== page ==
The Vanishing City event Saturday night 1/24 at The New Dixon Place (a pre-opening event) was a sold-out success! The film “Twilight Becomes Night” movingly emphasized why our local “mom and pop” stores are so important to communities (and our sense of community) vs. endless blocks of Duane Reade, Chase banks, Staples, and Starbucks. The preview trailer of the film “Vanishing New York” looks great. I met the filmmakers Jen Senko and Fiore DeRosa and look forward to seeing the finished result coming this spring.

Kirby from Colonnade Row organized the event. (You can read his report back on it here.) New York State Assembly Member Deborah Glick was particularly hard hitting and didn’t spare any words as to her feelings about Mayor Bloomberg! (Hint: Not so positive.) All the panelists, the moderation, the vibe, etc. were excellent and the turnout reflected the interest – and concern over – our Vanishing City.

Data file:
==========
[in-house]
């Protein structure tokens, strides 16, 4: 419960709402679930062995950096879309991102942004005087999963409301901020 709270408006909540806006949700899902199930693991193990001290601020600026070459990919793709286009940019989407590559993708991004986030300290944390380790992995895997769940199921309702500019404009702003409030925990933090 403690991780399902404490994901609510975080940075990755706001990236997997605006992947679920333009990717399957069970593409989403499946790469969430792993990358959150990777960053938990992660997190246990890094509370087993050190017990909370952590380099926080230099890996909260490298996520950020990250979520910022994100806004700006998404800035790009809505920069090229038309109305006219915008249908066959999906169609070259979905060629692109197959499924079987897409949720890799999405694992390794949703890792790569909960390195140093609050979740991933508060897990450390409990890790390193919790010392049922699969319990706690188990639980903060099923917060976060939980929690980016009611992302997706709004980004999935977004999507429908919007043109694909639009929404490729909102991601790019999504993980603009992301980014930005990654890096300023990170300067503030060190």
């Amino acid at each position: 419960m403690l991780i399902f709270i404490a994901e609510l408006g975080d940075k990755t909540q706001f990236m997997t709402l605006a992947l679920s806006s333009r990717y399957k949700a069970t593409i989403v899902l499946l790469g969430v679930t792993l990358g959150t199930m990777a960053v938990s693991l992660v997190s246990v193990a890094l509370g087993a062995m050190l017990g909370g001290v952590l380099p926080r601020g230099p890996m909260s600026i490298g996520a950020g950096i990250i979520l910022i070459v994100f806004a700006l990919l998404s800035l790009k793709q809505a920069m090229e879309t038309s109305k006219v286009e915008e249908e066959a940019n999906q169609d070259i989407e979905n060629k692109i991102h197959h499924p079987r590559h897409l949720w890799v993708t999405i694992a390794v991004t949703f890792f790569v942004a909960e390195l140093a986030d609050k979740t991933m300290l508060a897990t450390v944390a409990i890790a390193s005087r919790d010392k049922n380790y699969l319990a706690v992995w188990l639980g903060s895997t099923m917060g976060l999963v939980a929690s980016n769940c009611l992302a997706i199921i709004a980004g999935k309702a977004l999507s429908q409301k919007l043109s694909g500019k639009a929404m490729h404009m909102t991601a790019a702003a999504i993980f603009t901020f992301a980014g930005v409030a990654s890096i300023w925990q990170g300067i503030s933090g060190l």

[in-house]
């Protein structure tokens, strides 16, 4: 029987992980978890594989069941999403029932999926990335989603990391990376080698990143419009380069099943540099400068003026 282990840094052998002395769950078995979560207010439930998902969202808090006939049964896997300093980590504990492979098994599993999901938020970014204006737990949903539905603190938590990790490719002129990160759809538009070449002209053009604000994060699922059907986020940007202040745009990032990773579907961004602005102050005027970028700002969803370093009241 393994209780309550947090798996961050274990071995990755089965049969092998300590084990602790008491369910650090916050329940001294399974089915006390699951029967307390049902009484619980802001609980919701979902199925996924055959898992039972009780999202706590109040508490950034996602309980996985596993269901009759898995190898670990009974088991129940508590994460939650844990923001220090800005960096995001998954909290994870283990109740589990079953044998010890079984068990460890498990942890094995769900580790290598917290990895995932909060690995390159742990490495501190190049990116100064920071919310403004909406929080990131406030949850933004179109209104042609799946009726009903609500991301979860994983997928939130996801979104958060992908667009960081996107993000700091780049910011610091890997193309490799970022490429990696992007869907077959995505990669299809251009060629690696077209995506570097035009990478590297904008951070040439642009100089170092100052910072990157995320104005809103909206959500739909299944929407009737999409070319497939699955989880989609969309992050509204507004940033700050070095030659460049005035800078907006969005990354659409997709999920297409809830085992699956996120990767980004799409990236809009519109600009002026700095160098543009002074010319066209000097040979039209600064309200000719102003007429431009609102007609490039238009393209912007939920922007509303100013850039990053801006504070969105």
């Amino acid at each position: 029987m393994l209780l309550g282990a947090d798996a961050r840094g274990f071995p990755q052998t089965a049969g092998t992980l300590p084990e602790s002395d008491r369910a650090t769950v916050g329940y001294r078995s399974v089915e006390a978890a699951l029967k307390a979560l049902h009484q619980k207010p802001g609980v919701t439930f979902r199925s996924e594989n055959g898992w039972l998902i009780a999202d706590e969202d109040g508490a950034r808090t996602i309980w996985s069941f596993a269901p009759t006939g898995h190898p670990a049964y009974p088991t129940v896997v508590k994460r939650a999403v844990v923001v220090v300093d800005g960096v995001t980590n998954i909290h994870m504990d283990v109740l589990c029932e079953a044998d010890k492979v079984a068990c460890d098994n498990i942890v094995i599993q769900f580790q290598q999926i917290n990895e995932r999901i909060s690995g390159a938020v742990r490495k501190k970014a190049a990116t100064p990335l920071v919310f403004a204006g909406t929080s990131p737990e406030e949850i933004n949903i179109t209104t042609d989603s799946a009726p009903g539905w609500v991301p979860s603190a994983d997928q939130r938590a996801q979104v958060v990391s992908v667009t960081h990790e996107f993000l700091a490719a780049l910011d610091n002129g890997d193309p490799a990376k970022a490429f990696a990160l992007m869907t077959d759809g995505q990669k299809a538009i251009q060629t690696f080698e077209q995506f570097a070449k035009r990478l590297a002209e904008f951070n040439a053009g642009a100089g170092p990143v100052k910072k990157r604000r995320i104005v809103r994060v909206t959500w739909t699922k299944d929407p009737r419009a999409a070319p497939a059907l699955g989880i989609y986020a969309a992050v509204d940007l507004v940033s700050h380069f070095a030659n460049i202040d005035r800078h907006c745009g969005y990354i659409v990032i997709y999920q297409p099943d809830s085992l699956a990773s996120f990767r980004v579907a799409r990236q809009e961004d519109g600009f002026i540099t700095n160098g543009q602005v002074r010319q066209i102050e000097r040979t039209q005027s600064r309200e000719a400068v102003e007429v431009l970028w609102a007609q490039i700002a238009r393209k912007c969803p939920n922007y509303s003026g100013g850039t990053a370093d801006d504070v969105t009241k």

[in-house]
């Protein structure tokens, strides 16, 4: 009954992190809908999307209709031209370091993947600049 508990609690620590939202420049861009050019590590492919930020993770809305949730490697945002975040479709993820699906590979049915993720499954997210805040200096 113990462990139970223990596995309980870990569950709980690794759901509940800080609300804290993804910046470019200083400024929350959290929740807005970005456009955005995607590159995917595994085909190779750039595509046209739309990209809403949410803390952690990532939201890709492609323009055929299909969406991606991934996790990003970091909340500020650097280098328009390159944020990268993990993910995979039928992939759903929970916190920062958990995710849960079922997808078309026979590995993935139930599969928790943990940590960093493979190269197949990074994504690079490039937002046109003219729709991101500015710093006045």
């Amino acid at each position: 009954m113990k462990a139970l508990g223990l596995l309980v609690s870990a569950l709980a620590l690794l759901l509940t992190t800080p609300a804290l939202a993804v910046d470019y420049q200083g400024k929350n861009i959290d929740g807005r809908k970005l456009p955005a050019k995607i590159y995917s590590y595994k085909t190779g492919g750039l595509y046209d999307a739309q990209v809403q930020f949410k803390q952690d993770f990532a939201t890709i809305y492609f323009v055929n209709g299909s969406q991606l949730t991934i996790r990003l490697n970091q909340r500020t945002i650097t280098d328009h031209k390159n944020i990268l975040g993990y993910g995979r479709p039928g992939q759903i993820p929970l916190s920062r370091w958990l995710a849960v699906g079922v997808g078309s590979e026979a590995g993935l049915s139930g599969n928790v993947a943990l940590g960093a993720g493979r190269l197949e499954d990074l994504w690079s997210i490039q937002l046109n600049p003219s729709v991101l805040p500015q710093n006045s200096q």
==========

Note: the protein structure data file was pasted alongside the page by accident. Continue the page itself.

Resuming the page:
The topics discussed – the non-stop giveaways to developers and corporations under the Bloomberg Administration; the lack of emphasis on preserving and valuing community; people and their neighborhoods being sold out for the benefit of real estate interests and “luxury” housing; community members being denied a voice in the “process” – are all relevant in relation to what’s transpired at Washington Square Park thus far.

When asked, Andrew Berman from Greenwich Village Society for Historic Preservation (GVSHP) didn’t have a clear answer as to why his organization supported – or purposefully abstained from taking a real position on– Mayor Bloomberg’s radical revisioning of Washington Square Park.